If you’ve spent enough time on Bored Panda, you’ve probably come across Ryan Pagelow’s popular webcomic series “Buni.” Ryan’s comics are known for their surprising and often unexpected endings, which can be quite dark at times. Pagelow’s comics have previously appeared on our platform, and you can find them by clicking here, here, and here.
This time, Bored Panda contacted Ryan with some new questions about his upcoming projects.”I recently created the characters for Monsters Wild, a new animated YouTube series about a team of researchers who track down monsters and attempt to interview them in order to learn their origin stories.” Each episode is dedicated to a different monster, SCP, or strange phenomenon. In 2021, an animation company approached me about animating Buni, but I was more interested in developing an original series with them. They wanted a series based on SCP monsters, so I had to learn about SCPs, which is a whole section of the internet I had never heard of before.
“I recently created the characters for Monsters Wild, a new animated YouTube series about a team of researchers who track down monsters and attempt to interview them in order to learn their origin stories.” Each episode is dedicated to a different monster, SCP, or strange phenomenon. In 2021, an animation company approached me about animating Buni, but I was more interested in developing an original series with them. They wanted a series based on SCP monsters, so I had to learn about SCPs, which is a whole section of the internet I had never heard of before.
SCPs are strange objects, beings, and phenomena that can range from harmless to indestructible monsters. Despite the fact that my Buni comics can be dark and surreal, writing horror comedy for this animated series was a new experience for me.”
More info: bunicomic.com | Instagram | Facebook | patreon.com
We also wanted to know if the artist had a favorite comic, and we thought it would be only fair if he shared his thoughts with us!
"It's difficult to pick a favorite comic. I've always liked the Buni comic in which he imagines himself riding a unicorn in the sky with rainbows, but in reality, he's just riding a broken-down mechanical horse in a sketchy part of town. One of my early Buni comics helped to solidify the character for me, and I used it on the first page of my book.
I recently created a comic about sunflowers destroying a tank to represent the Ukrainians defeating the Russians. I printed the design on t-shirts and donated all profits to UNICEF, which helps children all over the world, including in Ukraine."
Artists go through several art phases before settling on an art style they can call their own. Ryan appears to be pretty settled in that area, but that doesn't mean the artist wouldn't like to try something new.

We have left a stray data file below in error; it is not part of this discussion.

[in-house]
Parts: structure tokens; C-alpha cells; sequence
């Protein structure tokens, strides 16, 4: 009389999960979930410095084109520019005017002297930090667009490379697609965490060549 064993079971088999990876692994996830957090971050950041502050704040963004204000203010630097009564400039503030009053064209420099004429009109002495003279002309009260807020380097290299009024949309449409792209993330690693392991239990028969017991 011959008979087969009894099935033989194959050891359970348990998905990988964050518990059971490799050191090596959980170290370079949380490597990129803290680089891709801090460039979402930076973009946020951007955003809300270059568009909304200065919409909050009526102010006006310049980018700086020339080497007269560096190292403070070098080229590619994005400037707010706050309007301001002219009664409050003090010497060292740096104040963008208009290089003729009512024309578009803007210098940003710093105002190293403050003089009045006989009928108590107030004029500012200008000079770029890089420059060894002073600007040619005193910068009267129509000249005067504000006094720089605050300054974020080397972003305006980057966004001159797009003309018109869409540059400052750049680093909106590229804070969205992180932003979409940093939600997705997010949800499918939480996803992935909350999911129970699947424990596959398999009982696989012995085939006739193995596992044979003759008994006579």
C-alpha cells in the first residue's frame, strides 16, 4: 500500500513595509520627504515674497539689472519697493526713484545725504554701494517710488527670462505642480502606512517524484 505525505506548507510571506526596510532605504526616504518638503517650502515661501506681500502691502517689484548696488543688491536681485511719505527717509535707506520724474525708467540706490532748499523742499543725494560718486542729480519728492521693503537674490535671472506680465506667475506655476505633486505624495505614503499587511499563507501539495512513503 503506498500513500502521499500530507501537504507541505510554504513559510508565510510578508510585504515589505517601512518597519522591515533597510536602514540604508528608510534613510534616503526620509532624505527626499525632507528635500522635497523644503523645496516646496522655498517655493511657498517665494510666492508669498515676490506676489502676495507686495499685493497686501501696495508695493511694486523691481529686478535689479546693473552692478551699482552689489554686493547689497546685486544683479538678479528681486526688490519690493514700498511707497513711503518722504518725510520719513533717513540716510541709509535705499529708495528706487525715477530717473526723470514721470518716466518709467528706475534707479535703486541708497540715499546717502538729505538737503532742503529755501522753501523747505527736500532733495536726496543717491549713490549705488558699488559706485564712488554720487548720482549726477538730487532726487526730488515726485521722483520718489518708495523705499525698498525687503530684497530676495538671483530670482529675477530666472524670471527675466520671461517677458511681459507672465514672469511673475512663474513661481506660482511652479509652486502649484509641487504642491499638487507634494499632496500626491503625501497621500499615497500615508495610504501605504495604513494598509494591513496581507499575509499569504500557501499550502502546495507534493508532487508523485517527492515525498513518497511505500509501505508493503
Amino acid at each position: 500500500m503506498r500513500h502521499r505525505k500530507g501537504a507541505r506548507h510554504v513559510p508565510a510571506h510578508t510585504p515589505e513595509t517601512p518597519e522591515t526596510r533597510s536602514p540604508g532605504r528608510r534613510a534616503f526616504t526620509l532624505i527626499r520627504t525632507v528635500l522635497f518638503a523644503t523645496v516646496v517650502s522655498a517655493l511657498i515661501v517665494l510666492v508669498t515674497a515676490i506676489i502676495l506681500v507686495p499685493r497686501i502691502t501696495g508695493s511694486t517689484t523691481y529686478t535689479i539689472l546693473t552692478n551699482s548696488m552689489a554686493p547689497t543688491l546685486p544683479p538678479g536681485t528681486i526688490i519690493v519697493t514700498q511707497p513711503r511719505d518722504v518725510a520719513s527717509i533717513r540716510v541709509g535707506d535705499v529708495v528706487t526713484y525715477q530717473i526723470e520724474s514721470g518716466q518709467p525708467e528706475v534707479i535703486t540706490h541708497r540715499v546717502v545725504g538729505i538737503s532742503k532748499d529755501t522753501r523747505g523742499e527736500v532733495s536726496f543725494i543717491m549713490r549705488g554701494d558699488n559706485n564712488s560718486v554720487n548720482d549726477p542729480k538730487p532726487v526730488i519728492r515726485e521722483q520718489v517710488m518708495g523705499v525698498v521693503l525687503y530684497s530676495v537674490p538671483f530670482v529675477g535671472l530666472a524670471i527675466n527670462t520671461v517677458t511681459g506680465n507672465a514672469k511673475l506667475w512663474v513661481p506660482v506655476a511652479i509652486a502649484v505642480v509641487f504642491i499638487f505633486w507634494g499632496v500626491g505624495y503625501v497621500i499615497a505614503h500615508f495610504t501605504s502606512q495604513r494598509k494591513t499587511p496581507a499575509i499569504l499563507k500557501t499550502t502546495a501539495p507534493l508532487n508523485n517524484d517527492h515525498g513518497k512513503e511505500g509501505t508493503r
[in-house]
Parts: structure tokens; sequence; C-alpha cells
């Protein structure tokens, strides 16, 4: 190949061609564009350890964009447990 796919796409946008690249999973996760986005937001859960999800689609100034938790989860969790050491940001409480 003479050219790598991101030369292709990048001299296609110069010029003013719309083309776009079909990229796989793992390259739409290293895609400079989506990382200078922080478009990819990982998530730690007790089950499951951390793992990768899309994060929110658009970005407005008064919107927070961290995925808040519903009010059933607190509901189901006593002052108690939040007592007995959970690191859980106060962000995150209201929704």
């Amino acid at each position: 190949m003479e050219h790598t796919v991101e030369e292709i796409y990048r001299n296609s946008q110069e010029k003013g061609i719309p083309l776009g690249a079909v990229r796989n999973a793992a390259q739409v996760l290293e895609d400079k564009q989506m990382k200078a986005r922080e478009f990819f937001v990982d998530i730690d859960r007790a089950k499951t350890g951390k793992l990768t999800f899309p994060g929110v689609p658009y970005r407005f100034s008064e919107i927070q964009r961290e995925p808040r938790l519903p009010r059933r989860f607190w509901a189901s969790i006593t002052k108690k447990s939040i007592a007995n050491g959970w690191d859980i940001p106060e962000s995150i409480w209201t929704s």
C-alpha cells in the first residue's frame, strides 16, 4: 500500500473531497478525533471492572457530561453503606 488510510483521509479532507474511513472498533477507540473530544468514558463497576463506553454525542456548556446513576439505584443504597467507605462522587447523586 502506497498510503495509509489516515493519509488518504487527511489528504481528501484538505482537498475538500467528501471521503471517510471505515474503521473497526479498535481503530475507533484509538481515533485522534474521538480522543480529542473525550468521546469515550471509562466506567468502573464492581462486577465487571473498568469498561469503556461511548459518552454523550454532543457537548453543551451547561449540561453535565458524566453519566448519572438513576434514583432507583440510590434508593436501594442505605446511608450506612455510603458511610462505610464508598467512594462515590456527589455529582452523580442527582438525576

"I'd like to try a long-form comic, similar to a graphic novel." I have an idea for one and have begun developing the characters. I like short-form comics because you only have a couple hours to devote to them before moving on to the next one, so you don't have time to overthink it. I'm concerned that a graphic novel will be like attempting to eat a giant elephant one bite at a time. However, if you have a long-term project, it may be preferable not to start from scratch every day.
I'm also intrigued by magazine-style gag comics, such as those found in The New Yorker. I've been reading those cartoons for years and would like to have one of my own published in the magazine someday."
Starting out in comics (or art in general) is difficult, so we asked the artist if he had any advice.
"I usually advise people who are interested in comics to start making them right away. Because everyone has a million bad drawings in them, the sooner they get them out of the way, the better their comics will be. With each drawing, you improve. The same is true for writing. The more you write, the more you'll discover your own voice and sense of humor. Take chances. Be strange. Make what you think is funny, not what you think other people will find funny."
When it comes to people's reactions to his comics, the artist believes that "the three seconds that people spend reading my comic makes their day a little bit better." And maybe they like it enough to send it to a friend to brighten their day, and so on. And maybe they like it so much that they look forward to seeing new comics on their social media feed.
I also hope that, despite the lack of words in my comics, they convey some deeper themes that people face, whether it's love and rejection or just weird stuff about our relationships with phones, food, and procrastination."
For some people, art is more than just a hobby; it is something that helps them cope with whatever life throws at them.
"I'd probably draw comics even if I never showed anyone. I enjoy writing and drawing as a daily meditation. In that sense, it benefits my life. I'm a very laid-back person, and I believe it has something to do with comics.
I began drawing comics seriously after breaking my elbow in eighth grade. I had the opportunity to practice drawing and creating comics. Even after my arm had healed, I continued to draw comics. So comics helped me get through that period, but breaking my arm may have been one of the best things that happened to me since I became more interested in comics."